Verizon's E-mail app is basically the same as it's been for about six or eight months. I do not recommend it for business use, as it's not very full featured, but I was able to get the Dare to notify me whenever any mail from three different accounts came through, and the iPhone-like QWERTY keyboard with pop-up letters really helped when typing. The only trouble I had sending e-mail was due to a funky POP3 account with ambiguous recommended settings. (One negative: You can't edit POP settings once you've configured them, so I had to keep deleting and adding the same account over and over again.)
Premium Unlimited-Use Plans
The good news is, unlimited use of e-mail and web are included in Verizon's new premium price plans, along with unlimited text messaging, unlimited use of basic V Cast clips and ACTUALLY USEFUL stuff like the ESPN MVP sports and WeatherBug web apps. Though it seems at first glance that pricing is a tad higher that Sprint's, the difference is negligible:
$80/month - 450 primetime talk minutes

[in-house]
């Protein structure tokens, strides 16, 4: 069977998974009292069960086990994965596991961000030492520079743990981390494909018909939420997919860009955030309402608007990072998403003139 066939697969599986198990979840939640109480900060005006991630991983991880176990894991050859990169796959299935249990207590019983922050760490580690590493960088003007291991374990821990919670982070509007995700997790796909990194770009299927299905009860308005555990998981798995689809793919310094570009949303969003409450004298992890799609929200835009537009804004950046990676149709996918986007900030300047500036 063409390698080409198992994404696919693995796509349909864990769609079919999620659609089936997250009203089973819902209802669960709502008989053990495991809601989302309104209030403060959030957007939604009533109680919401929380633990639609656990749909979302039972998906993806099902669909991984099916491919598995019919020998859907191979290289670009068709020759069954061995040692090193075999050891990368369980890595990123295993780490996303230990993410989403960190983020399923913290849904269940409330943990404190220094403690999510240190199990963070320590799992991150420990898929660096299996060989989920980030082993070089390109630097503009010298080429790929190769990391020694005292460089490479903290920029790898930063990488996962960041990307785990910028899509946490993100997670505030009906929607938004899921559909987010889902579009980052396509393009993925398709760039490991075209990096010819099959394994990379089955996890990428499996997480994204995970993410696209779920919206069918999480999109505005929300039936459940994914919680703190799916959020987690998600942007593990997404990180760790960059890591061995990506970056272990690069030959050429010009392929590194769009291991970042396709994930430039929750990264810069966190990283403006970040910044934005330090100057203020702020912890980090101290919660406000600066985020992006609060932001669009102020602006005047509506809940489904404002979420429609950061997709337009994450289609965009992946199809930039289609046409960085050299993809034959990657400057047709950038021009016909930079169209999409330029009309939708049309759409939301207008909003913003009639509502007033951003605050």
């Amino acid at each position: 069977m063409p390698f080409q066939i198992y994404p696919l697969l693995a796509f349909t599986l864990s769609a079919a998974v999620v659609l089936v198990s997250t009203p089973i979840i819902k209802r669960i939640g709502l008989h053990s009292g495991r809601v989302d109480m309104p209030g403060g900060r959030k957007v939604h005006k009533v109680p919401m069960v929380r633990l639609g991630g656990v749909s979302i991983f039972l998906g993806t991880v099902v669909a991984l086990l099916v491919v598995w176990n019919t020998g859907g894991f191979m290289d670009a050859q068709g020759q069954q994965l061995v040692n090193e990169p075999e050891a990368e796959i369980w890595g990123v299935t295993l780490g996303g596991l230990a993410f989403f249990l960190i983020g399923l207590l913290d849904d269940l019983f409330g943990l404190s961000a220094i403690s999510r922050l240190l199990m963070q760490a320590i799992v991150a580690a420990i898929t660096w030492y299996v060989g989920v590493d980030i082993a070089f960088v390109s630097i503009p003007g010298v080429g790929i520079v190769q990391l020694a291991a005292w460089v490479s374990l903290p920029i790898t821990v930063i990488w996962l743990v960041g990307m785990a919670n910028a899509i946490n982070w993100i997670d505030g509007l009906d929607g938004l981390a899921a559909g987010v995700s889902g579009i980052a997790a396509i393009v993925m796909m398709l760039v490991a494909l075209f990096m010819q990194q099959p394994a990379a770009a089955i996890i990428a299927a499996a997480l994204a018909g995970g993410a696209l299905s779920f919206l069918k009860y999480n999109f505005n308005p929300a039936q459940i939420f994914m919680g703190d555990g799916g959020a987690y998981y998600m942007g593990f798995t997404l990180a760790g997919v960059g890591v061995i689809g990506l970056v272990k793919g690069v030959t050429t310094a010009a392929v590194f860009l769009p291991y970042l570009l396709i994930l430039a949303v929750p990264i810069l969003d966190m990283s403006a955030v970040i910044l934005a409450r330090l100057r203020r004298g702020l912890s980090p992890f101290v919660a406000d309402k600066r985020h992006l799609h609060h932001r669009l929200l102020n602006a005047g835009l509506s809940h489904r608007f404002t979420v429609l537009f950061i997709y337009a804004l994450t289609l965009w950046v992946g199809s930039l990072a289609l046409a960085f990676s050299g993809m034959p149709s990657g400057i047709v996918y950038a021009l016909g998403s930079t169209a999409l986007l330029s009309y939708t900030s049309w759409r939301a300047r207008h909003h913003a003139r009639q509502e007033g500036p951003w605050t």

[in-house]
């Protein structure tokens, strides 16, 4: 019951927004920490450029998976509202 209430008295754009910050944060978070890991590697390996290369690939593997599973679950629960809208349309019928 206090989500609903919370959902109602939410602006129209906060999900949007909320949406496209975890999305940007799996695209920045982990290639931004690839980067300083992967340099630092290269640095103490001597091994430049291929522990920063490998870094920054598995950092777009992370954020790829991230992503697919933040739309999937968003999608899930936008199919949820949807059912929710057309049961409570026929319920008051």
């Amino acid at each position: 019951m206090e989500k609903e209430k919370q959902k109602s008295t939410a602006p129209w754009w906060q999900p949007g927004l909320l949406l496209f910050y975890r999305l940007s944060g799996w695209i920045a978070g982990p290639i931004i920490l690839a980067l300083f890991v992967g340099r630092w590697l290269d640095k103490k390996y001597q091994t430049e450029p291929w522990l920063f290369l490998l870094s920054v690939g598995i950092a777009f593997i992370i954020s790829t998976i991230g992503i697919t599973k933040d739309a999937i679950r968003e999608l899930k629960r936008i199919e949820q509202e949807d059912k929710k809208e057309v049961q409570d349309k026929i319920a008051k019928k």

$100/month - 900 primetime talk minutes
$120/month - 1350 primetime talk minutes
$140/month - Unlimited talk minutes
And yes, there are family premium plans that give you these perks for multiple (compatible) phones. The phone itself is $200 after a mail-in rebate.
In our introductory walkthrough video, we showed you some awesome traits. After a revisit during our review, here's how those features held up:
• Slow-mo video cam - It's a bit grainy, but with decent light, it could make some interesting videos at 120 frames per second. The 3.2 megapixel camera is decent, but nothing to write home about.
• Full photo editing - Speaking of camera, the editing feature is not as "full" as we first thought. There's no red-eye reduction or shadow/highlight or color adjustment. Most of the options are actually novelty, and even for being silly they are not very useable.
• Music player - Good: Plays MP3s and even iTunes Plus DRM-free AACs that you drag to the "My Music" folder of the MicroSD card (up to 8GB); Bad: Still has issues with tags, and appears to count image metadata as additional song files, so browsing by Artist or Album is fine, but browsing "All Songs" is messy.